Recently, he wrote a letter to my team and said, “I hope you are here forever.” Receiving letters like this reminds me that our work in this school is truly making a difference. We’re “making school to be a lot of fun” and helping kids like Haytham grow and learn. Haytham’s letter gives me renewed perspective on the impact of my service. It’s a reminder for why I joined City Year and why I continue to serve every day.

*Names have been changed to protect the students with whom we work

Text by Andy Tilton, City Year Seattle/King County Team Leader

I Am at Peace. I Am Calm.

Research from Johns Hopkins University has found that low attendance, poor behavior and course failure in math and English are strong indicators that a student will drop out before graduating from high school.

Corps member Rebeca Juarez works in a middle school at a new City Year Seattle Diplomas Now site, where she mentors and tutors students like Yazan* who sometimes exhibits poor behavior, showing him that there is a better alternative.

“I hate this!” Yazan says. The teacher and I look at each other and I know what I must do. I do this every time he is upset; I do this at least once a week and I’ve been working with him since the beginning of the year. He can be the happiest kid when he’s in a good mood, but he can sometimes be unreasonable when he gets angry.

I take him out of the class so the teacher can continue with the rest of the class, put my hands on Yazan’s shoulders, look him in the eyes and say, “Yazan, look at me. I need you to take some deep breaths with me.” I was told by one of the teacher’s assistants that when he gets angry, he can be calmed by deep breathing and chanting “I am at peace” or “I am calm.” I didn’t believe it would work, but it has never failed.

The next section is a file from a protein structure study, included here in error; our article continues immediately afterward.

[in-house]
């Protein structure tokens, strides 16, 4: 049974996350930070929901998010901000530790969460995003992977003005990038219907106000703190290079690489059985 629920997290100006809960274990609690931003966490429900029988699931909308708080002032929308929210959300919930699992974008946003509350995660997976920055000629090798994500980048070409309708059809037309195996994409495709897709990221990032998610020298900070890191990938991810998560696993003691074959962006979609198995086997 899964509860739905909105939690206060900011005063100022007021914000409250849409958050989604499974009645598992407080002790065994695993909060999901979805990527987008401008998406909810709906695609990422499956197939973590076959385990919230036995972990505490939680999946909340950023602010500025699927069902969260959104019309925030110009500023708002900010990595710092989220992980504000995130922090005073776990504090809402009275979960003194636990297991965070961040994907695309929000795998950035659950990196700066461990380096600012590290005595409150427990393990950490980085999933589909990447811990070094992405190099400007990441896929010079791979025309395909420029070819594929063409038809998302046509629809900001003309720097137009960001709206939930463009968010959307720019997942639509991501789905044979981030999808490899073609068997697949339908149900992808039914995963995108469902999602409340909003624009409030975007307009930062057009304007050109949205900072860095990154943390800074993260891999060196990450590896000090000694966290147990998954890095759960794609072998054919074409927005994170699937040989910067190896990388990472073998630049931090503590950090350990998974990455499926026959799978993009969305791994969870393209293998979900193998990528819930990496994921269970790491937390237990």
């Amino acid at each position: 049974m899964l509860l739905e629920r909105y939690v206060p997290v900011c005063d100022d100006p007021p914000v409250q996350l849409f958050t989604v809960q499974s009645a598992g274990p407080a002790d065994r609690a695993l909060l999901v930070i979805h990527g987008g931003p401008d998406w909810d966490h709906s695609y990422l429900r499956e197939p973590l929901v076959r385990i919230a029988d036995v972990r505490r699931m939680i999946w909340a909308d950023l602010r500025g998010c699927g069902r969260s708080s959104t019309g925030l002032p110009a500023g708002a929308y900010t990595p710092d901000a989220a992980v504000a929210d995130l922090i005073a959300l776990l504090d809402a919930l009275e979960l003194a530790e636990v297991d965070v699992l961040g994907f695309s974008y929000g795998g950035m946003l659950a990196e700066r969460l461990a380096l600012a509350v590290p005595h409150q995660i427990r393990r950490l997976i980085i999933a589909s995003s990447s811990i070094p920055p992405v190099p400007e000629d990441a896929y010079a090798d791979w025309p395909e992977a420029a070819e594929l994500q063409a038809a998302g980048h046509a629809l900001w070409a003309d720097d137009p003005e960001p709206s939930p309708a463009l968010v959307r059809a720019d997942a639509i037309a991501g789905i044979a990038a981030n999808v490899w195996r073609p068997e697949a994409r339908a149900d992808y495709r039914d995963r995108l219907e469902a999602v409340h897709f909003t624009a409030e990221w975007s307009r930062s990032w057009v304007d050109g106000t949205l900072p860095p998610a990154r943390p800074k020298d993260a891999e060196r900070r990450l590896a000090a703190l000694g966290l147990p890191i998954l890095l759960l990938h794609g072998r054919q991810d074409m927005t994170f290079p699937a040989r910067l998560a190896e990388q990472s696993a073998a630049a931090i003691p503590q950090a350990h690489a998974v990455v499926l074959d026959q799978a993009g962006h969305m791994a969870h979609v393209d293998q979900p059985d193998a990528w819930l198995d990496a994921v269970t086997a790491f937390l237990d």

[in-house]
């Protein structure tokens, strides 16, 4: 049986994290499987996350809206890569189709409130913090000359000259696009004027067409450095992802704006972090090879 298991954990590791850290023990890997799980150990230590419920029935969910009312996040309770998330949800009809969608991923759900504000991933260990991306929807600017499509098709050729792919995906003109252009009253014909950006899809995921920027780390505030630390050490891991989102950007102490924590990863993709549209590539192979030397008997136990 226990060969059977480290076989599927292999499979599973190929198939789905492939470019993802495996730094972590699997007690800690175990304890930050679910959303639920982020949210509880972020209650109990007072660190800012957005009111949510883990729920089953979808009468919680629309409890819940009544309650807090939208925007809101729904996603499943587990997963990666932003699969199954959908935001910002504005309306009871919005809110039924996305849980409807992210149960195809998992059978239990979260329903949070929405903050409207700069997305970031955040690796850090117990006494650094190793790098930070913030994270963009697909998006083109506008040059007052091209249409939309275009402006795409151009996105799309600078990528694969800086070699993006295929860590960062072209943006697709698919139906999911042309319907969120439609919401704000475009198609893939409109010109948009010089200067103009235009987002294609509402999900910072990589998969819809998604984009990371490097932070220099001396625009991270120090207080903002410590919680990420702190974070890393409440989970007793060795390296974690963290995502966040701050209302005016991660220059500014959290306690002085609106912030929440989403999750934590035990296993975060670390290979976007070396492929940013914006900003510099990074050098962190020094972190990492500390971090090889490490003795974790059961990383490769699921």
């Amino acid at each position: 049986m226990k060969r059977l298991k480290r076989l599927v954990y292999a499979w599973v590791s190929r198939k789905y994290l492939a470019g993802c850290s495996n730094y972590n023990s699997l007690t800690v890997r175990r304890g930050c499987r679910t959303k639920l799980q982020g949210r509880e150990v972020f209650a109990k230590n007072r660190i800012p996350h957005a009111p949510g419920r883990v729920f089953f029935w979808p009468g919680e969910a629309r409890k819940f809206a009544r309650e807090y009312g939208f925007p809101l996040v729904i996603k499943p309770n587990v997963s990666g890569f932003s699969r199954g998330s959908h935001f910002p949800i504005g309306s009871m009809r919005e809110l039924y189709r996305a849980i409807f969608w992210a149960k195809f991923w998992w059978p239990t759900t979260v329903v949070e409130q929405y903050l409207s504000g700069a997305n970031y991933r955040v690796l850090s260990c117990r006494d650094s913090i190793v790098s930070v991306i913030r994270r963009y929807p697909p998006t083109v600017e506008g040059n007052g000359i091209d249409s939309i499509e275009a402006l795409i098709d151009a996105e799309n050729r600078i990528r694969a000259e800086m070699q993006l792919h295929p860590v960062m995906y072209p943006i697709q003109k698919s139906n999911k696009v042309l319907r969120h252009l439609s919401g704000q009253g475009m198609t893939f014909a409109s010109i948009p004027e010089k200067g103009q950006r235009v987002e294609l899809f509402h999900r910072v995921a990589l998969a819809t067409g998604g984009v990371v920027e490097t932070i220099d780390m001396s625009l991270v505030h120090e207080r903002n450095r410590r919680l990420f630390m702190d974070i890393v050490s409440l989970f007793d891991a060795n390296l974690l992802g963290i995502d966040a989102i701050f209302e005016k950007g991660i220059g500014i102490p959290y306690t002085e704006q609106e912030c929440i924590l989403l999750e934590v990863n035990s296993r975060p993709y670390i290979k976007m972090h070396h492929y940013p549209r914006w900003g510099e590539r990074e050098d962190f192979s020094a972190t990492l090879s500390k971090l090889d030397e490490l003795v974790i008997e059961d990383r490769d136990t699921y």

He then replies, “No, I hate school. I’m never coming back here again.” I continue to encourage him to talk to me and let out his frustrations. After a while, he finally agrees to go back to class. But I know that this is only a temporary solution and I want to get him to a place where he avoids such aggression.

When Yazan finally calms down, we have a frank talk. I want him to look at what he can do to control his anger in a healthy, productive way. It is sometimes difficult to summon a soothing voice, but in a calm tone I direct him, “When you feel like you’re going to explode, for now, just ask to be excused from class – and be polite. Find a quiet spot in the hall, close your eyes, and start your breathing practice.”

Yazan agrees and says “I promise I will work on not getting mad, Rebeca.” Since then, his anger episodes have decreased and I meet with him once a week to practice dealing with situations that might precede negative behavior. I know these are small steps, but all journeys begin this way. I hope I see his arrival during my City Year.

*Names have been change to protect the children with whom we work

Text by Rebeca Juarez, City Year Seattle/King County corps member